Why am I rock climbing?

I contemplate the reasons in my head for the hundredth time.  

Rock climbing and sleeping in the desert.  Two things I would never consider doing, not in a million years.  But then again, through the years there were many things I’ve done in my quest for balance in life;  accomplishments that I never saw myself doing, such as speaking in public, having a life outside of children and housework, and becoming an athlete.  However, after careful consideration, I still didn’t know why I am venturing into climbing, but it is something I need to do for myself. (Photo left: A buddy system always works best — two are better than one.)

Marian Marbury of Adventures in Good Company prepares me by providing information about the trip: what to expect, what to bring, contact info to reach others.  Her website and letters offer links to wonderful photos and facts of the Joshua Tree National Park, climbing, and car camping in the desert.  Marian has thirty years of experience in backpacking, hiking, and canoeing, and ten years of climbing experience — she definitely knew her stuff — That's why she started Adventures in Good Company in 1999.

Marian’s guides and staff are qualified and experienced.  In fact, Kathy Cosley is quite a celebrity in the field of mountaineering — she was the first ever amongst men and women to be certified in mountaineering and rock climbing. 




Joshua Tree National Park near
Palm Springs, California is a
wonderland of bouldering rock.

However, the desert brings to mind desolation and death; images of blowing sand, cow skulls, and an occasional tumbleweed rolling.  Oh, and the eerie Western music from Clint Eastwood’s, “The Good, The Bad, and The Ugly” plays along in my mind as I think of this Mojave Desert ecosystem.  After my research I could not picture this “fascinating” world. 

Joshua Tree National Park is a surreal world of geologic displays.  I have fallen into a computer-created movie where mountains of rocks, enormous boulders of varying sizes defying gravity, sitting one on top of the other, forming a mountain.  They look as if a giant placed the rocks in these arrangements, perhaps creating a booby trap tumbling down any second and crushing everything in their path.

There is no death and desolation here either.  No cow skulls and occasional tumbleweeds; instead, life and an amazing story of survival!  Desert plants and grasses with unbelievable blooms reveal their patience, waiting upon rain — for a long, long time, not giving up but holding on and finally getting the water they need, blossoming in beautiful arrays, the desert now looking more like a meadow.  People tell me about the beauty of the springtime desert, now in a rainbow profuse wtih enthusiasm and passion. My overwhelming senses inhale the sights.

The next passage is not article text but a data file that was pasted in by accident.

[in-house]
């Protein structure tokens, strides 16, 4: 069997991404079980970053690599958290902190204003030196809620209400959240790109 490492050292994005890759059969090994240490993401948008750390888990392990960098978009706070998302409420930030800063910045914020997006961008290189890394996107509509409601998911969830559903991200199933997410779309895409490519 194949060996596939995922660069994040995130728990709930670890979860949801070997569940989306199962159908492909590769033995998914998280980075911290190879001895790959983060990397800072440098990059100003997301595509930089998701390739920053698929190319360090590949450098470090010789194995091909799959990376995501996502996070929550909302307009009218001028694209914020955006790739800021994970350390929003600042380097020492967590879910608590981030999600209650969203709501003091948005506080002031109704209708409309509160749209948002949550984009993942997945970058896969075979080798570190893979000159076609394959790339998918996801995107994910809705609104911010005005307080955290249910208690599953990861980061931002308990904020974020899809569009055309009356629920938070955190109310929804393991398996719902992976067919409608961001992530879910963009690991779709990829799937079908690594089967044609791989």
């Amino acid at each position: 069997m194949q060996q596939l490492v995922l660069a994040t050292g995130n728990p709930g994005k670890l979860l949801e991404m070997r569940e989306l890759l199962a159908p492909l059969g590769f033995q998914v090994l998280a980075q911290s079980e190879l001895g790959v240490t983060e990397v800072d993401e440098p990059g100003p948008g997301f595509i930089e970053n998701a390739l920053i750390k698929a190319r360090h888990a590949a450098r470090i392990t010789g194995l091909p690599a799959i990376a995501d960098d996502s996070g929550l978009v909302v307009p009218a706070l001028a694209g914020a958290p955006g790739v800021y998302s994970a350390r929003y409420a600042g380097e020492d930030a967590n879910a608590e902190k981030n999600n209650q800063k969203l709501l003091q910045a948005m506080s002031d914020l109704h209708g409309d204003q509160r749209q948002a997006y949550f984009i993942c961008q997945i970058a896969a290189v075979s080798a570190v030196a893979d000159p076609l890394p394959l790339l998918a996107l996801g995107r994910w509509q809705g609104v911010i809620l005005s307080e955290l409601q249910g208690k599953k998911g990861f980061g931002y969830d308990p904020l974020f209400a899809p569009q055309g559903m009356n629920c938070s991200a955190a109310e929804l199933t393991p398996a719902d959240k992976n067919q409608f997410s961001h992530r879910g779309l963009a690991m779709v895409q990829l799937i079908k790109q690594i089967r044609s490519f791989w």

(Photo left: The panorama of the living desert comes alive after rare storms.)




Renew your spirit by camping
under the desert night Zenith.

Our campsite, the women, and the vehicles all seem so tiny next to the monster mountain of rocks sheltering us; I keep these thoughts to myself until one of the guides talks about the Sun Shower.  I can't focus on what a Sun Shower is but instead on the location of our shower!.  If you stand under the shower and look up and behind, you see a rock sitting half in mid-air and half resting on the mountain.  I imagine enjoying a refreshing shower then suddenly fleeing for my life as the boulder rolls down bringing me to a nude death!  Of course, the guides assure me that they have been coming here for many years and the rock has not budged an inch.

From the info list Marian sent me I had noticed
that Shiela is also from Missouri , just three hours away, so we communicate via e-mail before the trip. So when finally camping in the the desert it was like meeting a friend.



An energy packed breakfast gets
us ready for daily climbs.

“Don’t ask if you can help with the cooking and cleaning unless you absolutely want to.”  Jan, the Business Manager, cook, former emergency room nurse, and a great climber (as we soon discover) informs us.  “This is YOUR vacation,” she said.  “If you want to help, great, otherwise your only responsibility is to pack the gear you need for each day and to have a great time.”

Wow!  No cooking, no cleaning, no responsibilities but to have a good time?  I can get used to this!  I think that this climbing trip in the desert isn’t such a bad idea even if the boulders still look intimidating

E